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Millennium – Borrowed Time (Review)

This July, we’re taking a trip back in time to review the sixth season of The X-Files and the third (and final) season of Millennium.

The third season of Millennium is all over the map.

Due to a variety of factors, the show veers wildly in just about every direction. The transition from the second season to the third season was tough on everybody involved, but even the third season itself went through considerable issues. Michael Duggan was brought in to steady the ship, but his approach didn’t really work out. He departed the show a third of the way through the season. As a result of all of this, the third season can often seem disjointed and uneven. It is hard to tie it all together.

Angel of mercy?

Angel of mercy?

At the same time, there are certain recurring motifs and ideas that recur through the twenty-two episode season. A lot of these can be traced back to writer Chip Johannessen (with a great deal of help from Ken Horton). Johannessen was the consistent voice across all three seasons of Millennium, and an executive producer for the entirety of the third season. Although given a seemingly impossible task, Johannessen did work really hard to impose something resembling order upon the chaotic third season.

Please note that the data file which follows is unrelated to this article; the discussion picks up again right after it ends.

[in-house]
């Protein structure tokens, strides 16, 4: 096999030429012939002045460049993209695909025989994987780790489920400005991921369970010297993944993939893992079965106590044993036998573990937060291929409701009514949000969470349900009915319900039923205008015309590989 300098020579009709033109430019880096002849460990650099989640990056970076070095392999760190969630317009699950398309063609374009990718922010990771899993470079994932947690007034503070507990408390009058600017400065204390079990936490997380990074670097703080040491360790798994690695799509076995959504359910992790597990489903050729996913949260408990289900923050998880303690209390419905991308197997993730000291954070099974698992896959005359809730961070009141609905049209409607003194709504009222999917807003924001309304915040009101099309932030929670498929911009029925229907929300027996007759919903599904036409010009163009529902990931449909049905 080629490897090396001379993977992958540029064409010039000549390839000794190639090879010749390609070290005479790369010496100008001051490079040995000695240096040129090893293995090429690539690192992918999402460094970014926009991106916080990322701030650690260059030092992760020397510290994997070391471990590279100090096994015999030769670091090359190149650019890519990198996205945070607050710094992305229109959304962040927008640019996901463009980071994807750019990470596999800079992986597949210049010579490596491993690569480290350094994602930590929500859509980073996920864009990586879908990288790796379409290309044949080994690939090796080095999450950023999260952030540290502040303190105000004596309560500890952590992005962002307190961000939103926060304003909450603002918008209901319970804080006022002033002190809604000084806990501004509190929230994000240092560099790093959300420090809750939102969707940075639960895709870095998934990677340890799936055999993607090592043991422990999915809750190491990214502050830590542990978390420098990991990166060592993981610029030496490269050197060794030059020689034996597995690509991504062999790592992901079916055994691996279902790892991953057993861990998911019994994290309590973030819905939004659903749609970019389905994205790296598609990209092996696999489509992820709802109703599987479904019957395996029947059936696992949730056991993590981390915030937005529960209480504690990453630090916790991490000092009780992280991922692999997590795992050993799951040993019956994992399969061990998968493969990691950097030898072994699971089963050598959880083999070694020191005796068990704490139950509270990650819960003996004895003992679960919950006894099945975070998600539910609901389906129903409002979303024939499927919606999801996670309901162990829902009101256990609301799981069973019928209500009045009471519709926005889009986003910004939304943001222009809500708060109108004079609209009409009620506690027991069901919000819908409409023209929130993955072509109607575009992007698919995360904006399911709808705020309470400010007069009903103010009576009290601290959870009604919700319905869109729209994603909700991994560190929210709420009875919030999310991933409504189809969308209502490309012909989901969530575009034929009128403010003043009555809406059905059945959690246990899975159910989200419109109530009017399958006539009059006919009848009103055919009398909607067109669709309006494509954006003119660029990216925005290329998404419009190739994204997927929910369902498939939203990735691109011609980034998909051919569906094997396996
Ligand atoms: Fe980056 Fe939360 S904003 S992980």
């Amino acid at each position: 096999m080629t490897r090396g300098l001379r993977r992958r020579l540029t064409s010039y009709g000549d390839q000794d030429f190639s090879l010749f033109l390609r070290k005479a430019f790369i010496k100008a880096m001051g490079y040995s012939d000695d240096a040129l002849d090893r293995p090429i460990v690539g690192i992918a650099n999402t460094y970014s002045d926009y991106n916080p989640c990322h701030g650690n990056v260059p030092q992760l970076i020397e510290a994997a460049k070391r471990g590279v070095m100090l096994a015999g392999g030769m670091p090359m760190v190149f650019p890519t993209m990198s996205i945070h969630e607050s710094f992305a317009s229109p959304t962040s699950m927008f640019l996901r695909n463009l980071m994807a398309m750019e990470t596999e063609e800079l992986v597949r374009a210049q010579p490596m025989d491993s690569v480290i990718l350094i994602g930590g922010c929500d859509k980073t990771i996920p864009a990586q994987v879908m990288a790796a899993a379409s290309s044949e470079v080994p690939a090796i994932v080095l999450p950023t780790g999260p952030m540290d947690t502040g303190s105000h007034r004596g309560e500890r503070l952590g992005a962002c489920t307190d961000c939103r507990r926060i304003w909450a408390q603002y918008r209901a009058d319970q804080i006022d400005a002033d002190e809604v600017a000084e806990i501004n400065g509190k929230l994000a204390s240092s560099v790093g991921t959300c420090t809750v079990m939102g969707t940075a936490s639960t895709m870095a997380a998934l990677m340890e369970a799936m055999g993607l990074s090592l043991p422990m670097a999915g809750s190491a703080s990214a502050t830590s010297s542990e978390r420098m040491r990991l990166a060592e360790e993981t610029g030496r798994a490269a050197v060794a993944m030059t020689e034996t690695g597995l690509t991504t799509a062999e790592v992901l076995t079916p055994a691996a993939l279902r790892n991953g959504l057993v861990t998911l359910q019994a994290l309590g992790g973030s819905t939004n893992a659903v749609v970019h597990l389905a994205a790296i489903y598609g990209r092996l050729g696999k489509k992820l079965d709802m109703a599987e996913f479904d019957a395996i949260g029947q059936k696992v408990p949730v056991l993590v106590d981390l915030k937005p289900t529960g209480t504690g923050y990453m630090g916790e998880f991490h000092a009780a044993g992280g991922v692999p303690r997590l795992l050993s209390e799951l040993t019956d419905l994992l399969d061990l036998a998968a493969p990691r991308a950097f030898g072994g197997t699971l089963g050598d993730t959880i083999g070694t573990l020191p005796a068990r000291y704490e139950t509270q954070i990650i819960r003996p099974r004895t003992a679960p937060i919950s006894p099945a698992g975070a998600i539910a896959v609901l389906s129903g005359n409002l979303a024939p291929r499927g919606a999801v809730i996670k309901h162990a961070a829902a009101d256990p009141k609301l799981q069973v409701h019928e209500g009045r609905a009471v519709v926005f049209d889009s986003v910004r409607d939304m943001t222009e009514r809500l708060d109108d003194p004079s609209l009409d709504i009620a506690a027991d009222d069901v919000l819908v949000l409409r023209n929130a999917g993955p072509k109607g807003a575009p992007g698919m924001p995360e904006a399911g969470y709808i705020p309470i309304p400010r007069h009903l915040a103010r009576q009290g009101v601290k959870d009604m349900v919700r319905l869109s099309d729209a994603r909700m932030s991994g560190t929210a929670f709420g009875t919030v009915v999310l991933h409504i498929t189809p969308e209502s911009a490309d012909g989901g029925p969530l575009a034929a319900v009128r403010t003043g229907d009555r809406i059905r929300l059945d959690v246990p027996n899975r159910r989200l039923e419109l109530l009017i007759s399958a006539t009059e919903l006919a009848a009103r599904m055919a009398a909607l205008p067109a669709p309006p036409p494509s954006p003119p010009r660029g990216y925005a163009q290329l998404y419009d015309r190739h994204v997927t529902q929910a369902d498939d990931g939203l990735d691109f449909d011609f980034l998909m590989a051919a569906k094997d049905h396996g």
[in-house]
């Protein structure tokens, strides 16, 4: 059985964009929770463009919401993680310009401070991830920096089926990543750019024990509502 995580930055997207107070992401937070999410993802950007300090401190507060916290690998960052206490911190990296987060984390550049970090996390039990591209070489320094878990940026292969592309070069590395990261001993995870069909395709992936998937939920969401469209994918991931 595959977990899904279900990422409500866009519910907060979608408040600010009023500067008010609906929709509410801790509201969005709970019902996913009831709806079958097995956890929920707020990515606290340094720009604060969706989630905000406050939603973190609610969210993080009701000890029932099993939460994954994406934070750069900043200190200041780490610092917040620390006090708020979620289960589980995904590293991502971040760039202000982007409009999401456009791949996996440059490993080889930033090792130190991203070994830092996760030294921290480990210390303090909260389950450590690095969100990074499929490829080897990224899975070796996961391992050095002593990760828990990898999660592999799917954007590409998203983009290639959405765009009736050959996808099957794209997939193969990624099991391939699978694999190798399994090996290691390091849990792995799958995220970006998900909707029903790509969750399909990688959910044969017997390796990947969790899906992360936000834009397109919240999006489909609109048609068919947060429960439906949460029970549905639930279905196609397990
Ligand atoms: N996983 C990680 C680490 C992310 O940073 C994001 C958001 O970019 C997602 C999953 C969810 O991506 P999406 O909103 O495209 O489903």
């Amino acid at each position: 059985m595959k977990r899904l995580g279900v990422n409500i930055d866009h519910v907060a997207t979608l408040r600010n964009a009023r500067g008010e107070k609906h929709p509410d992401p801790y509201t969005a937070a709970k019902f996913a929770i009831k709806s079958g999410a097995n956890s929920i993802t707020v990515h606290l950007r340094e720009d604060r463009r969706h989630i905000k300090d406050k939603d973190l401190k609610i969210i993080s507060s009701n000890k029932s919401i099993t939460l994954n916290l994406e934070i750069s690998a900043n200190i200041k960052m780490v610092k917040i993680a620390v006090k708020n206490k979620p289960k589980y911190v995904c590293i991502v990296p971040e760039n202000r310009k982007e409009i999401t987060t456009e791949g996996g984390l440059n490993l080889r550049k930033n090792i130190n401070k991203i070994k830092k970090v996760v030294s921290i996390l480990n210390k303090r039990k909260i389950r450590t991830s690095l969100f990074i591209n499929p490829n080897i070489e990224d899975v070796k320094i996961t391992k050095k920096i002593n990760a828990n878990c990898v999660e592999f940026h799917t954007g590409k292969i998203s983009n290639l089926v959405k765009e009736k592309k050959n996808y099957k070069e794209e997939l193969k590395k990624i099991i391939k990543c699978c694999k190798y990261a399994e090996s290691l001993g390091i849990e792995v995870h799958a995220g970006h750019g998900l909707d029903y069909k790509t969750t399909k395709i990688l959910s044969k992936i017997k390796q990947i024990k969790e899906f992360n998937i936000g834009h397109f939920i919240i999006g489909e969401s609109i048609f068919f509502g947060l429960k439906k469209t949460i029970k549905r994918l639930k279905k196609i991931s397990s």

Borrowed Time hits on a lot of the ideas running through the third season. It is a story that suggests Millennium is about the fragile balance between life and death, and that death is not as much of an absolute as earlier seasons might have suggested. Borrowed Time is a little uneven and messy in places, but it is underscored by a host of bold and interesting ideas. It finds Johannessen engaging with the religious and mystical themes that informed early scripts like Force Majeure and Maranatha.

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